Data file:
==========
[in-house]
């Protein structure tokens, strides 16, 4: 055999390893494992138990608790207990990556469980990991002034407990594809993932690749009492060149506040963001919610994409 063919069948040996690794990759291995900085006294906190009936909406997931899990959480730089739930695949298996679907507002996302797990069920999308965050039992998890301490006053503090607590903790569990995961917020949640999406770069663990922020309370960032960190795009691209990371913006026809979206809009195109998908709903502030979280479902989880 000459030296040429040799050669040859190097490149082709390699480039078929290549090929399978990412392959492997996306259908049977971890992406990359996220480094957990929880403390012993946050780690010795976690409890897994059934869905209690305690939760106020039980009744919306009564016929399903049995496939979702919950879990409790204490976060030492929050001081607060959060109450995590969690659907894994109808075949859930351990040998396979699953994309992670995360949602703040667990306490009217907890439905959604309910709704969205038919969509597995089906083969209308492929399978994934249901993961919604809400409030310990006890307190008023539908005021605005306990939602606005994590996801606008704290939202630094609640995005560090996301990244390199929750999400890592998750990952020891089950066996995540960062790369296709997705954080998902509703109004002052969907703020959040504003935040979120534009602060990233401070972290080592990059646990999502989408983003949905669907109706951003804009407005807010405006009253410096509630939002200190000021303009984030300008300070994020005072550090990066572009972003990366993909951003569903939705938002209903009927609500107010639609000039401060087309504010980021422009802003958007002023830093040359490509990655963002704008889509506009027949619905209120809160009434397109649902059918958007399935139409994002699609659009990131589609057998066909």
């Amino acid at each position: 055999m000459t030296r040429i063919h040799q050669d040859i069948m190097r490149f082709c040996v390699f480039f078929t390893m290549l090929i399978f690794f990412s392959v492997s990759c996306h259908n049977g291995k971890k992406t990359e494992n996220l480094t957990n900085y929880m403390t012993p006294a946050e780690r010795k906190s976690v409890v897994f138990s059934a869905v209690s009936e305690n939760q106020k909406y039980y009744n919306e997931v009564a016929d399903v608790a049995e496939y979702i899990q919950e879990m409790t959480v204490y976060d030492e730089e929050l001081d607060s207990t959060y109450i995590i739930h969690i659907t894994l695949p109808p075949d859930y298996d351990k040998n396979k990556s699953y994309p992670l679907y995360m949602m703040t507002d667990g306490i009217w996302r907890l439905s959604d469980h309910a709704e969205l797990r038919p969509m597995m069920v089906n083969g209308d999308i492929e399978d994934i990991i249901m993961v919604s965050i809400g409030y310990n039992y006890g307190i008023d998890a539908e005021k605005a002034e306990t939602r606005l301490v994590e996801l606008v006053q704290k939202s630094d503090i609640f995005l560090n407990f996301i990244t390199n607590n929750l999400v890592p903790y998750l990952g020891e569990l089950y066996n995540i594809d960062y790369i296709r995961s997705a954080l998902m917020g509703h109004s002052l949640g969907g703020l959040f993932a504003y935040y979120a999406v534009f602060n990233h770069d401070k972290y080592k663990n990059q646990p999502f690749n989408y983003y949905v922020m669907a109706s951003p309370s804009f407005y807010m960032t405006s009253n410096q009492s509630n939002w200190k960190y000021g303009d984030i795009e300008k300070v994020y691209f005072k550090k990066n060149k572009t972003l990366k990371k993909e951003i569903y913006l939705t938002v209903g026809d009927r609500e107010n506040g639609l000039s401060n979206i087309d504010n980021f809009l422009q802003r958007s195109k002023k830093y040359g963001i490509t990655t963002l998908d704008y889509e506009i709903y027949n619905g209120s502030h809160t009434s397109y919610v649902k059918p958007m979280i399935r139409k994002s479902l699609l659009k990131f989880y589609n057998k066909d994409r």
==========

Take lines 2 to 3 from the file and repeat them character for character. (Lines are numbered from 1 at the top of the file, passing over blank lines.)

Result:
């Protein structure tokens, strides 16, 4: 055999390893494992138990608790207990990556469980990991002034407990594809993932690749009492060149506040963001919610994409 063919069948040996690794990759291995900085006294906190009936909406997931899990959480730089739930695949298996679907507002996302797990069920999308965050039992998890301490006053503090607590903790569990995961917020949640999406770069663990922020309370960032960190795009691209990371913006026809979206809009195109998908709903502030979280479902989880 000459030296040429040799050669040859190097490149082709390699480039078929290549090929399978990412392959492997996306259908049977971890992406990359996220480094957990929880403390012993946050780690010795976690409890897994059934869905209690305690939760106020039980009744919306009564016929399903049995496939979702919950879990409790204490976060030492929050001081607060959060109450995590969690659907894994109808075949859930351990040998396979699953994309992670995360949602703040667990306490009217907890439905959604309910709704969205038919969509597995089906083969209308492929399978994934249901993961919604809400409030310990006890307190008023539908005021605005306990939602606005994590996801606008704290939202630094609640995005560090996301990244390199929750999400890592998750990952020891089950066996995540960062790369296709997705954080998902509703109004002052969907703020959040504003935040979120534009602060990233401070972290080592990059646990999502989408983003949905669907109706951003804009407005807010405006009253410096509630939002200190000021303009984030300008300070994020005072550090990066572009972003990366993909951003569903939705938002209903009927609500107010639609000039401060087309504010980021422009802003958007002023830093040359490509990655963002704008889509506009027949619905209120809160009434397109649902059918958007399935139409994002699609659009990131589609057998066909």
């Amino acid at each position: 055999m000459t030296r040429i063919h040799q050669d040859i069948m190097r490149f082709c040996v390699f480039f078929t390893m290549l090929i399978f690794f990412s392959v492997s990759c996306h259908n049977g291995k971890k992406t990359e494992n996220l480094t957990n900085y929880m403390t012993p006294a946050e780690r010795k906190s976690v409890v897994f138990s059934a869905v209690s009936e305690n939760q106020k909406y039980y009744n919306e997931v009564a016929d399903v608790a049995e496939y979702i899990q919950e879990m409790t959480v204490y976060d030492e730089e929050l001081d607060s207990t959060y109450i995590i739930h969690i659907t894994l695949p109808p075949d859930y298996d351990k040998n396979k990556s699953y994309p992670l679907y995360m949602m703040t507002d667990g306490i009217w996302r907890l439905s959604d469980h309910a709704e969205l797990r038919p969509m597995m069920v089906n083969g209308d999308i492929e399978d994934i990991i249901m993961v919604s965050i809400g409030y310990n039992y006890g307190i008023d998890a539908e005021k605005a002034e306990t939602r606005l301490v994590e996801l606008v006053q704290k939202s630094d503090i609640f995005l560090n407990f996301i990244t390199n607590n929750l999400v890592p903790y998750l990952g020891e569990l089950y066996n995540i594809d960062y790369i296709r995961s997705a954080l998902m917020g509703h109004s002052l949640g969907g703020l959040f993932a504003y935040y979120a999406v534009f602060n990233h770069d401070k972290y080592k663990n990059q646990p999502f690749n989408y983003y949905v922020m669907a109706s951003p309370s804009f407005y807010m960032t405006s009253n410096q009492s509630n939002w200190k960190y000021g303009d984030i795009e300008k300070v994020y691209f005072k550090k990066n060149k572009t972003l990366k990371k993909e951003i569903y913006l939705t938002v209903g026809d009927r609500e107010n506040g639609l000039s401060n979206i087309d504010n980021f809009l422009q802003r958007s195109k002023k830093y040359g963001i490509t990655t963002l998908d704008y889509e506009i709903y027949n619905g209120s502030h809160t009434s397109y919610v649902k059918p958007m979280i399935r139409k994002s479902l699609l659009k990131f989880y589609n057998k066909d994409r």